Wherever you are in life—single, coupled up, having kids or headed for retirement—you may be looking for a new town in which to hang your hat. We know the places you most likely live now based on where we distribute (Gold Coast, Huntington, Garden City, Babylon, Hamptons…) and the census. But if you’re curious, about where to live, work and play in places that aren’t the usual suspects, you might consider these up and coming alternatives.
You might live in: Syosset
But you might want to live in: Rockville Centre
Here’s why: You’re looking for a vibrant, active town with plenty of nightlife, but affordable with a variety of restaurant choices and rental options in apartment complexes and homes. Quick access to New York City is also ideal for weekend fun and a must for those commuting there.
For single City-commuters, the Village of Rockville Centre is pretty close to NYC. From the Rockville Centre LIRR station, in the heart of the village, it’s about 40 minutes to Midtown.
RVC’s one of the few Long Island communities with plenty of apartments— Avalon is one of the newest rental options, just three blocks from the train. One-bedroom apartments start at $2,375 a month for 725 square feet. About a quarter of the village’s residents are between 20 and 39, meaning the streets are busy from Thursday through Sunday.
Recently referred to as an “urbanized suburb” by The New York Times, RVC has one of the most vibrant downtowns in Nassau County, offering dozens of bars and restaurants. Zagat rated Press 195 as a Best Buy for Long Island for its reasonably priced, inventive paninis and pub fare—plus, they host beer tastings and live music. Kookaburra Coffee, just around the corner from the LIRR, is a quick stop for coffee or a cozy place to linger over a warm mug. For a date night, Dino’s Italian is a reliable local favorite and there’s always the 25-year-old mainstay, George Martin The Original steakhouse. Croxley’s Ales, awarded an 89 by BeerAdvocate, is frequented by young locals and college students sating their thirst for craft brews.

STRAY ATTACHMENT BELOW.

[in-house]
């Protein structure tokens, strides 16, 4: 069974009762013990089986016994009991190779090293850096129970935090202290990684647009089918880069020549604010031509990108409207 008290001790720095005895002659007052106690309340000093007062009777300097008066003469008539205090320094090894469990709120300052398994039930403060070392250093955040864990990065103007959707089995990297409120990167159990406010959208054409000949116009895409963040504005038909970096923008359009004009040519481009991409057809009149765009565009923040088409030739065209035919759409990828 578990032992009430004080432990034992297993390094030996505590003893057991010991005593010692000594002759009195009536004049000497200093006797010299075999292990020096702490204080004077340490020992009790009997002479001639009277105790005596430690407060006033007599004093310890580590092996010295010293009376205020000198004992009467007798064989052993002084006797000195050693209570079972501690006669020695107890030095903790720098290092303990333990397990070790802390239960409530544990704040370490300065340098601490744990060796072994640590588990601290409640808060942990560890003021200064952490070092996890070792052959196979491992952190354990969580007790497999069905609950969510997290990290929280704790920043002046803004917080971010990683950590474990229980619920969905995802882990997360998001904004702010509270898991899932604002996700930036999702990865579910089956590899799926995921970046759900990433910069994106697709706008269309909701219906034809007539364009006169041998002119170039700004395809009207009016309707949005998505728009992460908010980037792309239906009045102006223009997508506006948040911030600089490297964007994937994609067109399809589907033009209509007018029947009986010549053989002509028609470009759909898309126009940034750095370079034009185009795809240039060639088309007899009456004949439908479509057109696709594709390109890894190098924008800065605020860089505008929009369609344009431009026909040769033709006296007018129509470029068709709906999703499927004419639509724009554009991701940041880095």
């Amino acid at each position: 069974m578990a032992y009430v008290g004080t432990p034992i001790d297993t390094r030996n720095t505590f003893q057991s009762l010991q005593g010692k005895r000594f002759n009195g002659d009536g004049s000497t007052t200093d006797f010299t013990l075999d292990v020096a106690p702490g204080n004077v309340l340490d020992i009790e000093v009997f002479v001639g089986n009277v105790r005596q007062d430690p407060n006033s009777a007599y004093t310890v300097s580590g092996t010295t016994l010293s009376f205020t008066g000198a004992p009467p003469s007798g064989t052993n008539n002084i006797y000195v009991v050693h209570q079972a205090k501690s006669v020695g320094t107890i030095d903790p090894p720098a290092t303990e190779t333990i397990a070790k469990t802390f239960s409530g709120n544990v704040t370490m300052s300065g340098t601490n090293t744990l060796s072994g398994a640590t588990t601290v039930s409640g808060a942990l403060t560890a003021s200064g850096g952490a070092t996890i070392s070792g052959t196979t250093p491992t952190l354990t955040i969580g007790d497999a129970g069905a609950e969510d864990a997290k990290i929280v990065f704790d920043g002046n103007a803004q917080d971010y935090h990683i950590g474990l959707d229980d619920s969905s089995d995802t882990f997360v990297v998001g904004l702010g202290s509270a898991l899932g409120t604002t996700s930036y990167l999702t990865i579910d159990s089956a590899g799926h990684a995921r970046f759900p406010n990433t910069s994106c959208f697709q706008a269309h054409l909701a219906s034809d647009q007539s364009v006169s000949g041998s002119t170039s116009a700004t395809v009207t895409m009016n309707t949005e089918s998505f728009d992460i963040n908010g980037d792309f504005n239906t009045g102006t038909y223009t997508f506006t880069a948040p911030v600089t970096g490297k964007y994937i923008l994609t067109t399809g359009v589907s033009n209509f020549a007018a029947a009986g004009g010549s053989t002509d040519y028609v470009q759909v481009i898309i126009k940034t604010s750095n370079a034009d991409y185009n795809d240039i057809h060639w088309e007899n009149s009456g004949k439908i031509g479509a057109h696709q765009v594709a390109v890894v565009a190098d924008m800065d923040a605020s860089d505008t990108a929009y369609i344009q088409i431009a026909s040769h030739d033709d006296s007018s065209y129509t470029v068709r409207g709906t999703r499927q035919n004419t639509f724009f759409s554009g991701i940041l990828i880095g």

There are plenty of other amenities too: six parks (including Hempstead Lake State Park), a recently renovated five-screen movie theater and about a 15-minute drive to Jones Beach. For some culture, indulge artsy inklings with year-round adult classes, exhibits and Wine Down Fridays at The Art Studio.
You’re: Dual-income, no kids (DINK)
You might live in: Plainview or Rocky Point
But you want to live in: Patchogue or Bay Shore
Here’s why: Couples want to enjoy the freedom that comes with some disposable income sans a screaming child and need a town that isn’t the typical suburbia. This means upscale to casual nightlife, cultural events, active lifestyles and opportunities to connect with other couples and friends. Affordable housing is still a priority, though you may be shopping for that starter home.
Patchogue has plenty for a young couple to do and with an average home price of about $302,000, it is one of the more affordable communities on Long Island. New Village, the recent four and five-story complex that opened last year, is offering city-style living in the heart of the village. Well-appointed modern apartments, fitness center, club room and communal outdoor spaces like the pool, fire pits and grilling area are just the beginning. The LIRR station is a 10-minute walk to catch a train for a little over an hour ride into Manhattan.
Main Street’s annual Alive After Five festival is a huge street fair featuring music, food and art in a walkable downtown. The art scene is exploding here; venues like Artspace Patchogue or The Gallery at 40 South have contemporary works and the Patchogue Theatre for the Performing Arts schedules music and theater shows, like the Patchogue Folk Festival, year-round.
Every July, the Great South Bay Music Festival brings in dozens of artists from around the country to perform right on the water at Shorefront Park. After that, enjoy a couples’ night out at the almost-nightly blues shows at Bobbique, or head to That Meetball Place, scooping out an array of unique orbs plus live music on Thursdays and Fridays and brunch on Sunday. For movie night, the Plaza Cinema & Media Arts Center shows critically acclaimed new releases in its 65-seat theater. Follow that discerning palate to the village’s wine bar, cheese shop, candy maker or Queen City Cupcakes—the name is a reference to the village’s nickname during the 1800s when it was the Hamptons of its day.
Another affordable town-by-the-sea is Bay Shore (the average home is about $333,000). Bay Shore has Benjamin’s Memorial Beach, for summer siestas Presents with friends, as well as the Boulton Center for the Performing Arts, which hosts music, comedy and theatre. Events throughout the year include the community St. Patrick’s Day Parade; the Annual Arts Festival by the Bay, a performing arts event which 30,000 people attended last year; the Summertime in the Park concert series at the Band Shell on Main Street; and for a workweek break, there’s the Brown-Bag Lunchtime Concert Series.
Since kids are not an issue, it’s nice to have several options for romantic outings. The Tula Kitchen hosts live music and has intimate, candlelit tables for two and plenty of small plate options. The Lake House is also an ideal date-night destination for upscale new American dining and waterfront views.